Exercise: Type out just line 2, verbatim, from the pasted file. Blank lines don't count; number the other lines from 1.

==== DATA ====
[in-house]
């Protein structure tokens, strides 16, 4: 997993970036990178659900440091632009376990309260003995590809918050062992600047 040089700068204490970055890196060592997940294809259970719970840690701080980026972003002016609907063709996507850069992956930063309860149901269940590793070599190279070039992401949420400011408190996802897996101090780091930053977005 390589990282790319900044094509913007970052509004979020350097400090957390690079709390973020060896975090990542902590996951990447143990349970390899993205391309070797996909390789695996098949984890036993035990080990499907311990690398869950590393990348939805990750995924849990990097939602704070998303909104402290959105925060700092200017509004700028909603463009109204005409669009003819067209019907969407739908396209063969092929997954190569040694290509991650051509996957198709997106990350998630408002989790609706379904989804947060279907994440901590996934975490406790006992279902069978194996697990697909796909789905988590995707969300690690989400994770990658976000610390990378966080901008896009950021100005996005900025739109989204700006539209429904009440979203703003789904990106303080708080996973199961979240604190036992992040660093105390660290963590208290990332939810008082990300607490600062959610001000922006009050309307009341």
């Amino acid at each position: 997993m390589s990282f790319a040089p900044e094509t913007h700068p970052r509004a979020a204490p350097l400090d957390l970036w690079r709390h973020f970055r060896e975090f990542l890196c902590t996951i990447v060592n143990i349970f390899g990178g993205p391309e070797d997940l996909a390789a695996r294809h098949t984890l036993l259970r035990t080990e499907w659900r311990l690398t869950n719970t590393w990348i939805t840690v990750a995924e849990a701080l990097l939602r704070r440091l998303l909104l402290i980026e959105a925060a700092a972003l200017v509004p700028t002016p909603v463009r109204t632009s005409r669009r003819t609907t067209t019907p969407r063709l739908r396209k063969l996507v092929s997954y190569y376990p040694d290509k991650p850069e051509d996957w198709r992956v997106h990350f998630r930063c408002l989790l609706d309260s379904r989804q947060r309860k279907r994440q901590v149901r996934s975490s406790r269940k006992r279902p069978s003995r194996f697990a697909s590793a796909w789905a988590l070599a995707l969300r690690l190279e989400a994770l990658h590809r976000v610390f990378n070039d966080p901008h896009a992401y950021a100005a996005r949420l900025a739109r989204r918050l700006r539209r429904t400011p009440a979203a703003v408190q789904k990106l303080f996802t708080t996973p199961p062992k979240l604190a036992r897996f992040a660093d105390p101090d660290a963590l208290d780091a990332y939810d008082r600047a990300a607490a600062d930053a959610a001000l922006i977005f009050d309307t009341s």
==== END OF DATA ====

């Protein structure tokens, strides 16, 4: 997993970036990178659900440091632009376990309260003995590809918050062992600047 040089700068204490970055890196060592997940294809259970719970840690701080980026972003002016609907063709996507850069992956930063309860149901269940590793070599190279070039992401949420400011408190996802897996101090780091930053977005 390589990282790319900044094509913007970052509004979020350097400090957390690079709390973020060896975090990542902590996951990447143990349970390899993205391309070797996909390789695996098949984890036993035990080990499907311990690398869950590393990348939805990750995924849990990097939602704070998303909104402290959105925060700092200017509004700028909603463009109204005409669009003819067209019907969407739908396209063969092929997954190569040694290509991650051509996957198709997106990350998630408002989790609706379904989804947060279907994440901590996934975490406790006992279902069978194996697990697909796909789905988590995707969300690690989400994770990658976000610390990378966080901008896009950021100005996005900025739109989204700006539209429904009440979203703003789904990106303080708080996973199961979240604190036992992040660093105390660290963590208290990332939810008082990300607490600062959610001000922006009050309307009341």